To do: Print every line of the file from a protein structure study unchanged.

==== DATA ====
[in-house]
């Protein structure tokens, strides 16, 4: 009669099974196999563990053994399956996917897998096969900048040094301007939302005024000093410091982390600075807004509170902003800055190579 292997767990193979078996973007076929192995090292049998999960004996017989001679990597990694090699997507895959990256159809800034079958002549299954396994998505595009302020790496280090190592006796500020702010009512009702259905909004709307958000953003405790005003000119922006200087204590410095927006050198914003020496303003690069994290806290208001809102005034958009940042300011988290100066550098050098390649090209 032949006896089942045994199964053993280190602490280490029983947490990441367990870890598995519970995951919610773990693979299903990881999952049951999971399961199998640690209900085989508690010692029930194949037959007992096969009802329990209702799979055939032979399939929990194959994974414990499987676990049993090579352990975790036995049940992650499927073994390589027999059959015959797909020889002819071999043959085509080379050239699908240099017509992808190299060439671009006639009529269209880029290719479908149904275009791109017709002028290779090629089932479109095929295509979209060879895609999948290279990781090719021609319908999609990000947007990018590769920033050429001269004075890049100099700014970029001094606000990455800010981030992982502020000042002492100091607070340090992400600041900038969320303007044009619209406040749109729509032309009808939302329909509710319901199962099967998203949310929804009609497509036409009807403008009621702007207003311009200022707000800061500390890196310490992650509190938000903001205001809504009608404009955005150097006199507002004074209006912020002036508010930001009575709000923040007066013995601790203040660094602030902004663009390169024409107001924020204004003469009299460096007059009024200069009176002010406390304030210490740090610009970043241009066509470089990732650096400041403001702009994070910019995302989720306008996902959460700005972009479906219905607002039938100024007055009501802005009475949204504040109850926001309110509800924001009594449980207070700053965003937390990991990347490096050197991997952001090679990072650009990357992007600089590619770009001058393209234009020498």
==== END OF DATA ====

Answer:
[in-house]
């Protein structure tokens, strides 16, 4: 009669099974196999563990053994399956996917897998096969900048040094301007939302005024000093410091982390600075807004509170902003800055190579 292997767990193979078996973007076929192995090292049998999960004996017989001679990597990694090699997507895959990256159809800034079958002549299954396994998505595009302020790496280090190592006796500020702010009512009702259905909004709307958000953003405790005003000119922006200087204590410095927006050198914003020496303003690069994290806290208001809102005034958009940042300011988290100066550098050098390649090209 032949006896089942045994199964053993280190602490280490029983947490990441367990870890598995519970995951919610773990693979299903990881999952049951999971399961199998640690209900085989508690010692029930194949037959007992096969009802329990209702799979055939032979399939929990194959994974414990499987676990049993090579352990975790036995049940992650499927073994390589027999059959015959797909020889002819071999043959085509080379050239699908240099017509992808190299060439671009006639009529269209880029290719479908149904275009791109017709002028290779090629089932479109095929295509979209060879895609999948290279990781090719021609319908999609990000947007990018590769920033050429001269004075890049100099700014970029001094606000990455800010981030992982502020000042002492100091607070340090992400600041900038969320303007044009619209406040749109729509032309009808939302329909509710319901199962099967998203949310929804009609497509036409009807403008009621702007207003311009200022707000800061500390890196310490992650509190938000903001205001809504009608404009955005150097006199507002004074209006912020002036508010930001009575709000923040007066013995601790203040660094602030902004663009390169024409107001924020204004003469009299460096007059009024200069009176002010406390304030210490740090610009970043241009066509470089990732650096400041403001702009994070910019995302989720306008996902959460700005972009479906219905607002039938100024007055009501802005009475949204504040109850926001309110509800924001009594449980207070700053965003937390990991990347490096050197991997952001090679990072650009990357992007600089590619770009001058393209234009020498």